Royal Mail Group’s (LON:RMG) pension bill to be footed by the taxpayer soared by £8.5 billion over the last year, City A.M. has reported. The news comes as the privatised postal operator continues to look for a solution for its pension plan, having signalled that its defined benefit scheme is unaffordable beyond next year.
Royal Mail’s share price has fallen into the red in today’s trading, having lost 1.07 percent to 395.86p as of 10:35 BST, largely in line with losses in the broader London market, with the benchmark FTSE 100 index currently standing 1.14 percent in the red at 7,305.89 points. The group’s shares have lost more than 23 percent of their value over the past year, and are down by some 14 percent in the year-to-date.
City A.M. reported last night that the government had disclosed that Royal Mail’s pension liabilities to be covered by the taxpayer had soared by £8.5 billion to £46.8 billion over the last year. The taxpayer was left with responsibility for pre-2012 benefits paid into the group’s pension fund as part of the postal operator’s privatisation in 2013. Benefits accrued thereafter are the responsibility of a separate scheme run by Royal Mail itself.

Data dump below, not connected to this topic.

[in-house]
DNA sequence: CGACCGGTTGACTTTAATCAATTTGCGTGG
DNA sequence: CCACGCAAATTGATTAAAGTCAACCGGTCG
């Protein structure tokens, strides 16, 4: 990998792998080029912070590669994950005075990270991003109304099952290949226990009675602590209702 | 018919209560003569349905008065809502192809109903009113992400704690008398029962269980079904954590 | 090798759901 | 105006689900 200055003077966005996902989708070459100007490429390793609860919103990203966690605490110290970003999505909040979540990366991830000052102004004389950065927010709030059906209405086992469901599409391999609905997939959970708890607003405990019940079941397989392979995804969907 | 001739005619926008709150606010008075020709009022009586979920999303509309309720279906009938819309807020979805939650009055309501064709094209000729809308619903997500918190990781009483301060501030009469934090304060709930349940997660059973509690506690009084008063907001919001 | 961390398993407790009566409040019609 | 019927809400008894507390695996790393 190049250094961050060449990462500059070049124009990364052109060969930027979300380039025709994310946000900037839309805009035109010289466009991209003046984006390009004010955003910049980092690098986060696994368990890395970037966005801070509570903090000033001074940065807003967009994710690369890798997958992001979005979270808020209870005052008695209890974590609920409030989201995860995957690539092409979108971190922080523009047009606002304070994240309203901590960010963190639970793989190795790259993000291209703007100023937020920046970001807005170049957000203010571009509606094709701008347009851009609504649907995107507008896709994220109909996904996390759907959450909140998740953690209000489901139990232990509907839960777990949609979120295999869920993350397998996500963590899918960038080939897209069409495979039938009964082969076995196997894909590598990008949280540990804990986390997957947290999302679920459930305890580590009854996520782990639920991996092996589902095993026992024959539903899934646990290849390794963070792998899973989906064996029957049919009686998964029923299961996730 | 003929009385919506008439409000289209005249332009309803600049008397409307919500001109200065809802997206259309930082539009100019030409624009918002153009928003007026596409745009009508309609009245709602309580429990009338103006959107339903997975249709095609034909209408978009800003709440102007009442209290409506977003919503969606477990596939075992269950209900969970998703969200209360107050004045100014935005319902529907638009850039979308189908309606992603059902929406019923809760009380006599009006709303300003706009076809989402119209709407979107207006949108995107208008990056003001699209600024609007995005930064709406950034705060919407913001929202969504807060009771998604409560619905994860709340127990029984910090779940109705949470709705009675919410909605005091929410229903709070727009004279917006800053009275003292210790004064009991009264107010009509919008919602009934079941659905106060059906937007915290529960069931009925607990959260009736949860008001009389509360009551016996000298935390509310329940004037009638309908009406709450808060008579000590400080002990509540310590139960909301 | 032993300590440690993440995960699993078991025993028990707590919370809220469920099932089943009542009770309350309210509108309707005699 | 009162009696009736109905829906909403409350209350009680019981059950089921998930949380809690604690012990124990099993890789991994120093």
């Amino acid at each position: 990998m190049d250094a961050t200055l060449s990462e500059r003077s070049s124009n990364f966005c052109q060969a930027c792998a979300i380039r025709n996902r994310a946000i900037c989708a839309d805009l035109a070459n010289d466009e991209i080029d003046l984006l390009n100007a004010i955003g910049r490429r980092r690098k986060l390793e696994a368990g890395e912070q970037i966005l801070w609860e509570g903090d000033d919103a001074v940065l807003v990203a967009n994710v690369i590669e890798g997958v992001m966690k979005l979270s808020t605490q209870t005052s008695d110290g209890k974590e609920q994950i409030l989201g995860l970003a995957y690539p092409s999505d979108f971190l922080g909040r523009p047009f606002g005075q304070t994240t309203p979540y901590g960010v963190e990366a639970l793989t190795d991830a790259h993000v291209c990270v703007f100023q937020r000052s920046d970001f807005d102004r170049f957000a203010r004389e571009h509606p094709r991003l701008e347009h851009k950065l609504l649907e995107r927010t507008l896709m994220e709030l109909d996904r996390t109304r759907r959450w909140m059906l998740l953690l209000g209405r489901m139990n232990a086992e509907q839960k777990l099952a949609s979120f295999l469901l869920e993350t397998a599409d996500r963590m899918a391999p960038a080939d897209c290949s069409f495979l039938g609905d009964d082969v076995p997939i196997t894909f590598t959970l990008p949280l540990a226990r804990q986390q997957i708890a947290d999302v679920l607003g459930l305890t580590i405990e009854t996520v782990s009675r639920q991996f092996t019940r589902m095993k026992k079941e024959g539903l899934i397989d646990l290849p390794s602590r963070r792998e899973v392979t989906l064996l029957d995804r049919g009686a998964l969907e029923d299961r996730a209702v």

The news comes as the FTSE 100 group continues to struggle with its pension scheme, having signalled that it is unaffordable beyond next year. Royal Mail’s main trade union, the Communication Workers’ Union, has pledged to challenge the closure and City A.M. notes that it is understood that unless a deal is reached this month, the union will ballot its members for strikes.
The 15 analysts offering 12-month price targets for Royal Mail for the Financial Times have a median target of 450.00p, with a high estimate of 590.00p and a low estimate of 350.00p. As of August 4, the consensus forecast amongst 17 polled investment analysts covering the blue-chip group advises investors to hold their position in the company.